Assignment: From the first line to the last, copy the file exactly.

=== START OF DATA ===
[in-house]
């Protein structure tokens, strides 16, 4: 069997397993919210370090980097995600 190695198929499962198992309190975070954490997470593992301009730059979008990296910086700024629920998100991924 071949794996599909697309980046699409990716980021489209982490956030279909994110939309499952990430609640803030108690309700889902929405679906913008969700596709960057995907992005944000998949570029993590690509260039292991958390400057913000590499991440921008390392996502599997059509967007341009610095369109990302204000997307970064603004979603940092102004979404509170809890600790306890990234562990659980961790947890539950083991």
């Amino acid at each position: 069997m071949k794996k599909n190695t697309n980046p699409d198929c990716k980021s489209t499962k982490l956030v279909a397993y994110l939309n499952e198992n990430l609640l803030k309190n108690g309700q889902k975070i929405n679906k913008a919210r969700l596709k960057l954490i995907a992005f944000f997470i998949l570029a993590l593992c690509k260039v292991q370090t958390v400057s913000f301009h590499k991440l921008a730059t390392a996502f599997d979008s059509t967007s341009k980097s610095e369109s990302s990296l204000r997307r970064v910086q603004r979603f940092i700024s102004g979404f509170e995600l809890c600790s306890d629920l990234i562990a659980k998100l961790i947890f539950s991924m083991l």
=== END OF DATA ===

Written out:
[in-house]
């Protein structure tokens, strides 16, 4: 069997397993919210370090980097995600 190695198929499962198992309190975070954490997470593992301009730059979008990296910086700024629920998100991924 071949794996599909697309980046699409990716980021489209982490956030279909994110939309499952990430609640803030108690309700889902929405679906913008969700596709960057995907992005944000998949570029993590690509260039292991958390400057913000590499991440921008390392996502599997059509967007341009610095369109990302204000997307970064603004979603940092102004979404509170809890600790306890990234562990659980961790947890539950083991």
């Amino acid at each position: 069997m071949k794996k599909n190695t697309n980046p699409d198929c990716k980021s489209t499962k982490l956030v279909a397993y994110l939309n499952e198992n990430l609640l803030k309190n108690g309700q889902k975070i929405n679906k913008a919210r969700l596709k960057l954490i995907a992005f944000f997470i998949l570029a993590l593992c690509k260039v292991q370090t958390v400057s913000f301009h590499k991440l921008a730059t390392a996502f599997d979008s059509t967007s341009k980097s610095e369109s990302s990296l204000r997307r970064v910086q603004r979603f940092i700024s102004g979404f509170e995600l809890c600790s306890d629920l990234i562990a659980k998100l961790i947890f539950s991924m083991l």